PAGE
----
US 1595809 A
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A; M. NICHOLS PRESSURE REGULATOR Filed Oct. '7 1925 5 K m f M a, v 0 v W M F A w m WM 0 T V 4 2% @4 f mi, Q. 2222;; M w ww 3 :4,
Patented .Aug. 10, 1926.
" PATENT OFFICE.
ARTHUR H. NICHOLS, OI TIGABD, OREGON.
Application filed October This invention relates generally to the automotive industry, and particularly to devices for supplying air to pneumatic tires.
The first object of this invention is to provide an exceedingly simple and efiicient pressure regulator which can beset at a predetermined pressure, and which will allow any excess air present.in a tire to escape until the predetermined pressureis reached.
The second object is to so construct the device that -it will be exceedingly smooth in operation, accurate in pressure settings and'independent of fine workmanship.
These results are accomplished in the manner set forth in the following specification and illustrated in the accompanying drawing, in which:
Figure 1 is a vertical section through the device of which Figure 2 is a plan view showing the diaphragm and parts above same removed.
Similar numbers of reference refer to the same parts throughout the views.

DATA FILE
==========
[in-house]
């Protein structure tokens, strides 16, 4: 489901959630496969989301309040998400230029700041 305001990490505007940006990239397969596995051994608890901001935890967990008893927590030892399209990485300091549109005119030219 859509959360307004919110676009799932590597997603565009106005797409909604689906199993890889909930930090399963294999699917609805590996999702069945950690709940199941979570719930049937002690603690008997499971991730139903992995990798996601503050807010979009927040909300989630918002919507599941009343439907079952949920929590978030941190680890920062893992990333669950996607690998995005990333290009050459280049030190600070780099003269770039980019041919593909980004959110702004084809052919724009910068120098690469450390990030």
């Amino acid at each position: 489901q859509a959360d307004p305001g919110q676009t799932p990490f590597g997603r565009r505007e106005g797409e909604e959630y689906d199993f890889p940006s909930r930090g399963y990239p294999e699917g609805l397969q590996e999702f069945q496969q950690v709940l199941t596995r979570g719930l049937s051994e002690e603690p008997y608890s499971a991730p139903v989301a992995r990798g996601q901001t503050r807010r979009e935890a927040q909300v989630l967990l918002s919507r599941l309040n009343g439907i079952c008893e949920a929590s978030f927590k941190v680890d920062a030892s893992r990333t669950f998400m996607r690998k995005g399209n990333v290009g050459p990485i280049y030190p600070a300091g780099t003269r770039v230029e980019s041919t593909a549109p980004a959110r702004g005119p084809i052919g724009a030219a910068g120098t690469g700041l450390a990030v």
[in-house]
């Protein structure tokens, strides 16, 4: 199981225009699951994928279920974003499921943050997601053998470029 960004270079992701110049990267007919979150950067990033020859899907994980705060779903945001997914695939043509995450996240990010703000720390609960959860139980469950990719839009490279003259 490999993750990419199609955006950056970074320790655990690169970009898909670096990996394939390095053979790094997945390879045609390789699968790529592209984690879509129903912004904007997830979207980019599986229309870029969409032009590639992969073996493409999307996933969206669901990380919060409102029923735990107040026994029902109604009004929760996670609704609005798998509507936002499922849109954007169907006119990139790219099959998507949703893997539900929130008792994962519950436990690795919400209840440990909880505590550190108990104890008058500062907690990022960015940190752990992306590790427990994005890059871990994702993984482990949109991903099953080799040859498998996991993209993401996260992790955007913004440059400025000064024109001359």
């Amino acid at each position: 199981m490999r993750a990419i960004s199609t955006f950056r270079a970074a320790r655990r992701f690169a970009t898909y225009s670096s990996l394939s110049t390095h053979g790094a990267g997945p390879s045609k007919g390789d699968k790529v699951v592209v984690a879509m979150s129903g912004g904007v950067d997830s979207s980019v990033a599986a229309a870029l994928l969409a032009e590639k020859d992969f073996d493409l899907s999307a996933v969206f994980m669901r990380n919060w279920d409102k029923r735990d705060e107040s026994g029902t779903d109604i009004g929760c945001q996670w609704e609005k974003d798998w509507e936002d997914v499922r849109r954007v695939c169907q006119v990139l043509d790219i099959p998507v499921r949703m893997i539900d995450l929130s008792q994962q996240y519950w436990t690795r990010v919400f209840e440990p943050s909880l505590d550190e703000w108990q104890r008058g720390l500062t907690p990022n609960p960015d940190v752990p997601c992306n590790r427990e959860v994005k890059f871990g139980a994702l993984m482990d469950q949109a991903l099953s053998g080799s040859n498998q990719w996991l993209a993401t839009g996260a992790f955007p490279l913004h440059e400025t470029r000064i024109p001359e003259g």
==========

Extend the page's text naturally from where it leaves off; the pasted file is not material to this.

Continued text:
Referring in detail to the drawing, the device itself consists of a body member 10 having a flanged upper end 11 and a downwardly projecting stem 12. A chamber 13 is formed in the upper portion of the body 10. Connecting with the chamber 13 is an air gauge 14 of any convenient type, and a nipple 15 to which is attached an air hose 16 through which air is delivered to the tire.
Extending upwardly into the stem 12 is an i normally closed by a ball 19. The ball 19 is opening 17 at whose upper end is a seat 18 urged toward the seat 18 by pressure from the spring 20 acting through the plunger 21. A screw 22 is employed to hold the spring 20 within its opening.
Connecting with the opening 17 is a laterally extending port 23 which connects with a union 24, by means of which the device may be attached toan air supply pipe 25, if desired. r.
On the center of the floor 26 of the chamber 13 is formed aboss 27. An opening 28 extends downwardly through the boss 27 in line with, but not reaching, the seat 18. In the opening 28 is placed a plunger 29 having a central hole 30 and a side outlet hole 31. The plunger 29 has a smaller lower end 32 which normally rests upon the ball 19. The hole 30 does not extend into the small lower end but is provided with a side outlet 33 by cutting into the side of the-plunger, as shown.
7, 1925. Serial No. 61,005.